One is the use of paired complementary colors, frequently associated with the French Impressionists, and notable in contemporary film and gaming concept art (as well as in the subsequent movies and games — as a case in point, look at something like the “robot assembly line” sequence in Star Wars: Attack of the Clones and note the colors and lighting).
You can see the combination of complementary color pairs and strong value contrasts used by painters like John Atkinson Grimshaw and the post-Impressionist “Painters of Paris” like Antoine Blanchard and Edouard-Léon Cortès repeated throughout Kinkade’s work, sometimes overtly, as in the images above, bottom two, done under the pseudonym “Robert Girrard”.
You can also see nods to the 19th century history painters like Lawrence Alma-Tadema in Kinkade’s fanciful arcadian gardens and faux classical structures, as well as a take on Maxfield Parrish’s use of similar visual props.
Similarity to Disney cartoon background painting is evident in Kinkade’s cottages and gardens, and becomes obvious in his own series of official Disney homage paintings (which look perfectly in keeping with the studio’s aesthetic).
Kinkade has extracted that aesthetic, distilled it, and applied it to his cottage scenes in heavy doses, with warm light glowing from multi-paned windows — even in daylight, and smoke wafting from idealized brick chimneys emerging from storybook roofs.
You can also see Kinkade’s adoption of the stylized fantasy shrubbery of Eyvind Earle, as well as his intense color combinations, though even more exaggerated.
I tend of think of Kinkade essentially as a fantasy painter, despite the lack of overt elves and fairies, in that he presents his viewers with an escape into an alternate world where harsh reality doesn’t intrude, and magic has more sway than physics. In the process he also borrows additional techniques from fantasy artists in terms of adding elements of fantasy landscape “eye candy”.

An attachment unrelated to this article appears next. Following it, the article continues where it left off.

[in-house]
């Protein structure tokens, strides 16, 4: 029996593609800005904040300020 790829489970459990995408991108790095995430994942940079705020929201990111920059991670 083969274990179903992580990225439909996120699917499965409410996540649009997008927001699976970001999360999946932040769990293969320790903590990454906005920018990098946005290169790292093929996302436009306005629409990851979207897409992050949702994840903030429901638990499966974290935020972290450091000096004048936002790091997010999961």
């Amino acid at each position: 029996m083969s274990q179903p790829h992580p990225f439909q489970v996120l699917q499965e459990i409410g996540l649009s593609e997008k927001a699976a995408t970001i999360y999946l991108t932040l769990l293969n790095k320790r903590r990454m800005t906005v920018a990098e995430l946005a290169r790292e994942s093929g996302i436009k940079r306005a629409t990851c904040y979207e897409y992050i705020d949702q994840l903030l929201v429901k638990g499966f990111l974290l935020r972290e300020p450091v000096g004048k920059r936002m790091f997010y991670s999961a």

If I look through Kinkade’s images, I have to admit there are passages that I find visually appealing, and might admire more readily in a different context, particularly if utilized in a scene with less “visual charm density” — notably the effects of dappled light and the look of backgrounds faded into textural renderings of mist and haze.
So whatever you think of Kinkade’s work, you may find it worth putting prejudices aside and taking a closer look at individual elements in his paintings in the context of Kinkade as a “Painter of Charm”.
[Addendum: I received notice that the first scholarly analysis of Kinkade’s work, Thomas Kinkade: The Artist in the Mall, edited and with writing by Alexis L. Boylan, has been published by Duke University Press. There is an article in the premiere issue of Pacific Standard Magazine.]
27 Replies to “Thomas Kinkade, 1958-2012”
If you want to lay claim to being a “painter of light” then you need to also be a painter of darkness. It took me a long time to pin down exactly what in Kinkade’s style, aside from subject matter, that bugged me so much. It’s the fact that his paintings are too evenly lit, everything in the foreground is well lit enough for all the details to be visible even when they really shouldn’t be, for example: light from windows wouldn’t reflect off the ground when it’s so bright out. They seem very flat to me.
I happen to love fantasy so I want my fantasy pushed further than Disney landscapes and Kinkade’s paintings are too boring to me. I do get why they have the wide appeal they do, the subject matter is charming and nostalgic.